Transcript of Iain Brown's filmed talk about the Grand Tour.
I'm Iain Gordon Brown. I'm Principal Curator of manuscripts at the National Library.
In the 17th and 18th centuries and into the 19th century, young men - and they were young and usually men - went from this country to France and Germany, but particularly to Italy, in pursuit of culture, entertainment, diversion and this became almost codified as a stage in the education of young, aristocrats and men of gentry status.
I've brought along a number of examples which show how young men enjoyed themselves in Europe and particularly in Italy. The aim, the theoretical aim, was to gain educational advantage, but the real aim was also to 'sow some wild oats' and to have what might almost be called a 'gap year' experience.
A classic volume of Grand Tour letters relatively new to the National Library is this.
These are the letters of a young Scotsman from Berwickshire called Roger Robertson. He came from a landowning and legal family. He was the very example, the very type, of the virtuous and scholarly young man on the Grand Tour. Not for him too much drinking and wenching - much more buying good books in Venice, much more seeing the sights of Rome, much more seeing the antiquities of Naples and its glorious bay.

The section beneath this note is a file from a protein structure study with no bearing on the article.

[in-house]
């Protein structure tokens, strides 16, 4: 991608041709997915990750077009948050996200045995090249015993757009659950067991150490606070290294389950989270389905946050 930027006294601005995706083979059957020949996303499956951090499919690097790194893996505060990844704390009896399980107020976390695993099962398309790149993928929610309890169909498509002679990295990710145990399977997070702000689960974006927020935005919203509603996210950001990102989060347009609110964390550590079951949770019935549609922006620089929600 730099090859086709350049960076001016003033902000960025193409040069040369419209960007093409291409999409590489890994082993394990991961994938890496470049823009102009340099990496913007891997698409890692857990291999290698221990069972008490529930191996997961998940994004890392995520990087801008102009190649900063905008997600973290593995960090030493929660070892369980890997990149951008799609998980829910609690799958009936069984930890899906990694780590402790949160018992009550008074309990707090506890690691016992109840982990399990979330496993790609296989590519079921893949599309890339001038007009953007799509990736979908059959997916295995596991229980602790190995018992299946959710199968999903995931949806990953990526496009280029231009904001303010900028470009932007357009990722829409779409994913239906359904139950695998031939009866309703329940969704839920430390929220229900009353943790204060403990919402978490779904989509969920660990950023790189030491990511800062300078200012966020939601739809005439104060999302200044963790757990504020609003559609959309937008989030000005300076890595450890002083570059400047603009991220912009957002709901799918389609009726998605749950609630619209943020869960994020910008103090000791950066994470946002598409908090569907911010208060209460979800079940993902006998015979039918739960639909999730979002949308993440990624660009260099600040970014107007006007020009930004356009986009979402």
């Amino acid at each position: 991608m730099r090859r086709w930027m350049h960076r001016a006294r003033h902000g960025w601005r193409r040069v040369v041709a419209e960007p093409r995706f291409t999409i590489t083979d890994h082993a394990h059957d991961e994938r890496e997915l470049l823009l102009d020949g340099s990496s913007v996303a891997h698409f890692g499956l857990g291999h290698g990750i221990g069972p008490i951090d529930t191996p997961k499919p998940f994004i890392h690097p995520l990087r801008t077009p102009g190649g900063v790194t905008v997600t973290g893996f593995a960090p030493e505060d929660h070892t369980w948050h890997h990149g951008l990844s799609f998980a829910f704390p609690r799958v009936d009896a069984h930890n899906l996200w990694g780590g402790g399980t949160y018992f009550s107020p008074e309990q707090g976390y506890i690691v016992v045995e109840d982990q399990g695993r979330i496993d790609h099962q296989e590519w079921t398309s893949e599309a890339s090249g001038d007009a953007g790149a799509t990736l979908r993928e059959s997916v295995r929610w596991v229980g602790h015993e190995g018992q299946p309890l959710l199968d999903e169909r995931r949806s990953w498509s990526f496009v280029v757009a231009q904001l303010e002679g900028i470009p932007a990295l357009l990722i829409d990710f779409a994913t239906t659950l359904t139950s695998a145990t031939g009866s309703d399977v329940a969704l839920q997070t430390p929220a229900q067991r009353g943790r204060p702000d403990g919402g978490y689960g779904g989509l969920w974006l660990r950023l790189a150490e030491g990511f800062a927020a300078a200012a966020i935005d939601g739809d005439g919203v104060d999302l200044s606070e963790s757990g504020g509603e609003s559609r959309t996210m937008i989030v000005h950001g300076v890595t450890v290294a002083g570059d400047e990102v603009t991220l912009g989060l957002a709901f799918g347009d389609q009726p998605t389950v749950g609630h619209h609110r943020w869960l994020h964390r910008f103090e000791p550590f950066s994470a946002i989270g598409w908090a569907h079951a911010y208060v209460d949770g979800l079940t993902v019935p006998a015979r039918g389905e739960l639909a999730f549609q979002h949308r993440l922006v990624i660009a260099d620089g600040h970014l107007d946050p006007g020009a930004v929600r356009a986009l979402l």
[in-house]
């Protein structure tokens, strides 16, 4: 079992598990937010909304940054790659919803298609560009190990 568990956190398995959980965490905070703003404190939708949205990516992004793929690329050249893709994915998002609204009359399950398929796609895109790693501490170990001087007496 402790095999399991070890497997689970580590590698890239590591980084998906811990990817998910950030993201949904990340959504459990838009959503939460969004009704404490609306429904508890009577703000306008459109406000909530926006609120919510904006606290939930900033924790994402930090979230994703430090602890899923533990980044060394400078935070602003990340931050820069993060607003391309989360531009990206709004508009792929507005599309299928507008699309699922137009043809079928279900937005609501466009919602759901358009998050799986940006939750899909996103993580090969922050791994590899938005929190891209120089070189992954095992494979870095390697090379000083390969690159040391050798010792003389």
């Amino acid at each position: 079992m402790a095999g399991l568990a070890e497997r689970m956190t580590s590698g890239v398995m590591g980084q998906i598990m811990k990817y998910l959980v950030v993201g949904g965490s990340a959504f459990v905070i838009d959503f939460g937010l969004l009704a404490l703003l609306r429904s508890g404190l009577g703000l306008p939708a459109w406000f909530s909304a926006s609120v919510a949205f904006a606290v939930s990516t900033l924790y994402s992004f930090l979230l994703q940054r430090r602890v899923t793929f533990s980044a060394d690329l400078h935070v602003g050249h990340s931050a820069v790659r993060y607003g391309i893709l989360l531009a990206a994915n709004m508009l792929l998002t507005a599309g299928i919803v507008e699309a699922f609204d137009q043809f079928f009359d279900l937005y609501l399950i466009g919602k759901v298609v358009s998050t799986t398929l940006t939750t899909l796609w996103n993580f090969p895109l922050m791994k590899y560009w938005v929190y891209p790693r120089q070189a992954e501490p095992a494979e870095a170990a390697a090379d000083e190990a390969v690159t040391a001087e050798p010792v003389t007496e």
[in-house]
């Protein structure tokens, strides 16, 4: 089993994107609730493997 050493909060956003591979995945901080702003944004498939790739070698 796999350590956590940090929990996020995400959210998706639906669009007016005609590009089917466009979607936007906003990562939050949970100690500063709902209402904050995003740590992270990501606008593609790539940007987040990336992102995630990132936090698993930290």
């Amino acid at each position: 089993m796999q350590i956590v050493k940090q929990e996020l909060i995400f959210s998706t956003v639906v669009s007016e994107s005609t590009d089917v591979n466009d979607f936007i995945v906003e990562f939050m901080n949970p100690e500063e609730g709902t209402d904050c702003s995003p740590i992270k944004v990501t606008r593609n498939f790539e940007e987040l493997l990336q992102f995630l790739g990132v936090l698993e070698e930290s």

Robertson's letters are really rather remarkable things. He wrote regularly to his father, to his mother and to his sisters.
He would regularly write to his father in French just to show him that he was actually learning something abroad. He would write to his mother and sisters about topics that they would be interested in - fashions, social life, clothes - but a very careful distinction was preserved between writing to his father about scholarly, cultural matters. He was oh so very careful to make sure that his father understood that he wasn't getting into mischief or up to any trouble.
He was conscious, as so many young men weren't, that it was his father who was bankrolling the whole episode and that fathers needed to be sweet-talked by young men on the Grand Tour.
The importance of the Grand Tour really can hardly be over-emphasised. It had an enormous impact on British - and in this case Scottish - life and taste.
For many years the National Library has collected those records, and I myself have bought quite a significant number of Grand Tour letters and journals over the years, and our collection really is now quite distinguished and important.